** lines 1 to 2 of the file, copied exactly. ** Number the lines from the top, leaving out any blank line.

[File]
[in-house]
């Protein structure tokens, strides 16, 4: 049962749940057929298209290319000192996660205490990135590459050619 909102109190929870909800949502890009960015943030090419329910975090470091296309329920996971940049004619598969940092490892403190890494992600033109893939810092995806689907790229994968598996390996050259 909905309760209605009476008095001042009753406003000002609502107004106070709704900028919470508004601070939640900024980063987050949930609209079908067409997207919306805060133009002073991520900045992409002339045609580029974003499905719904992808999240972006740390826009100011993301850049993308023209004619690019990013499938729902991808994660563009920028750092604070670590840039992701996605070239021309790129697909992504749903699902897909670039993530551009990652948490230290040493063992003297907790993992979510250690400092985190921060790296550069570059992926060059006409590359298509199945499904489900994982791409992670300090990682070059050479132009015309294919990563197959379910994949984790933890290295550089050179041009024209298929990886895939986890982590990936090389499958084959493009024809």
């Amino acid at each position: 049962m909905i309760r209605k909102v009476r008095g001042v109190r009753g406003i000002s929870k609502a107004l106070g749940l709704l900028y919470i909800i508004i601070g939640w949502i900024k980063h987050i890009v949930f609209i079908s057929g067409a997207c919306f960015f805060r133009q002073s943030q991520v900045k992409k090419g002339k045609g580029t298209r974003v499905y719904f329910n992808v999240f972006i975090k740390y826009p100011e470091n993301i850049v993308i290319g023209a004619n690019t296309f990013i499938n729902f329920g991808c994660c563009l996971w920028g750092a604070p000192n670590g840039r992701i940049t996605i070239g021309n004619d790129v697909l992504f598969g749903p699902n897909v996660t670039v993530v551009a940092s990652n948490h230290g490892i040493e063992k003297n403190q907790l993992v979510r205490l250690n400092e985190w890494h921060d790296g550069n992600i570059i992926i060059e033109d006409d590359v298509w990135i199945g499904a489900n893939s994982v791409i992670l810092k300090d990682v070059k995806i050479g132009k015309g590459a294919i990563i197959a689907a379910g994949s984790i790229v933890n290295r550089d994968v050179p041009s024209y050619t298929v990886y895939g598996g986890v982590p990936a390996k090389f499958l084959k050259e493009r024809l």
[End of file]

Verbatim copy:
[in-house]
């Protein structure tokens, strides 16, 4: 049962749940057929298209290319000192996660205490990135590459050619 909102109190929870909800949502890009960015943030090419329910975090470091296309329920996971940049004619598969940092490892403190890494992600033109893939810092995806689907790229994968598996390996050259 909905309760209605009476008095001042009753406003000002609502107004106070709704900028919470508004601070939640900024980063987050949930609209079908067409997207919306805060133009002073991520900045992409002339045609580029974003499905719904992808999240972006740390826009100011993301850049993308023209004619690019990013499938729902991808994660563009920028750092604070670590840039992701996605070239021309790129697909992504749903699902897909670039993530551009990652948490230290040493063992003297907790993992979510250690400092985190921060790296550069570059992926060059006409590359298509199945499904489900994982791409992670300090990682070059050479132009015309294919990563197959379910994949984790933890290295550089050179041009024209298929990886895939986890982590990936090389499958084959493009024809």